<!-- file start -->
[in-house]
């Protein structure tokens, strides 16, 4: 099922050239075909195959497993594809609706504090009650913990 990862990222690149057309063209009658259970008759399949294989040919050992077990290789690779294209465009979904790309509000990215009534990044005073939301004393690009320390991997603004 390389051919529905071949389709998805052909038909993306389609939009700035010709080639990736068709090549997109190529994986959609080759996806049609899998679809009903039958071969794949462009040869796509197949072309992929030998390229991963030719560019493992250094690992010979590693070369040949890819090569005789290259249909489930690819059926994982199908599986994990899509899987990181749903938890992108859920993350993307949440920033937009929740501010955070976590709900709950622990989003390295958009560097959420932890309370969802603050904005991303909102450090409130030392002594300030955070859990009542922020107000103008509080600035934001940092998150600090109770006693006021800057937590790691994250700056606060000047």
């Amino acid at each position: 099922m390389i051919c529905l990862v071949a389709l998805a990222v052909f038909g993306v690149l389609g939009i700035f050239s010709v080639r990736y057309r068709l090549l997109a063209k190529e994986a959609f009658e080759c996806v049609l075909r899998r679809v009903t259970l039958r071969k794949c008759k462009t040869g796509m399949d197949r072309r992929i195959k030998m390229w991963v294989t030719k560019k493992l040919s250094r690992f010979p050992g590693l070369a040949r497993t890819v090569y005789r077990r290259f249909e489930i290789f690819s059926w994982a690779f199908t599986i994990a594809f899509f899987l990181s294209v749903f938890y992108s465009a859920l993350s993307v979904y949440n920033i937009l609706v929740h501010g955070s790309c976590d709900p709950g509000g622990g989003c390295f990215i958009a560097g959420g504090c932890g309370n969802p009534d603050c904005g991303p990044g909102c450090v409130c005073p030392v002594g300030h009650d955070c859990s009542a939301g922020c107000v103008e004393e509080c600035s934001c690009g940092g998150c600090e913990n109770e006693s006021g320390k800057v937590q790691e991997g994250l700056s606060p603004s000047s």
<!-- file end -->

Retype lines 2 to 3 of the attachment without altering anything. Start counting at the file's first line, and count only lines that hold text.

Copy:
């Protein structure tokens, strides 16, 4: 099922050239075909195959497993594809609706504090009650913990 990862990222690149057309063209009658259970008759399949294989040919050992077990290789690779294209465009979904790309509000990215009534990044005073939301004393690009320390991997603004 390389051919529905071949389709998805052909038909993306389609939009700035010709080639990736068709090549997109190529994986959609080759996806049609899998679809009903039958071969794949462009040869796509197949072309992929030998390229991963030719560019493992250094690992010979590693070369040949890819090569005789290259249909489930690819059926994982199908599986994990899509899987990181749903938890992108859920993350993307949440920033937009929740501010955070976590709900709950622990989003390295958009560097959420932890309370969802603050904005991303909102450090409130030392002594300030955070859990009542922020107000103008509080600035934001940092998150600090109770006693006021800057937590790691994250700056606060000047």
């Amino acid at each position: 099922m390389i051919c529905l990862v071949a389709l998805a990222v052909f038909g993306v690149l389609g939009i700035f050239s010709v080639r990736y057309r068709l090549l997109a063209k190529e994986a959609f009658e080759c996806v049609l075909r899998r679809v009903t259970l039958r071969k794949c008759k462009t040869g796509m399949d197949r072309r992929i195959k030998m390229w991963v294989t030719k560019k493992l040919s250094r690992f010979p050992g590693l070369a040949r497993t890819v090569y005789r077990r290259f249909e489930i290789f690819s059926w994982a690779f199908t599986i994990a594809f899509f899987l990181s294209v749903f938890y992108s465009a859920l993350s993307v979904y949440n920033i937009l609706v929740h501010g955070s790309c976590d709900p709950g509000g622990g989003c390295f990215i958009a560097g959420g504090c932890g309370n969802p009534d603050c904005g991303p990044g909102c450090v409130c005073p030392v002594g300030h009650d955070c859990s009542a939301g922020c107000v103008e004393e509080c600035s934001c690009g940092g998150c600090e913990n109770e006693s006021g320390k800057v937590q790691e991997g994250l700056s606060p603004s000047s």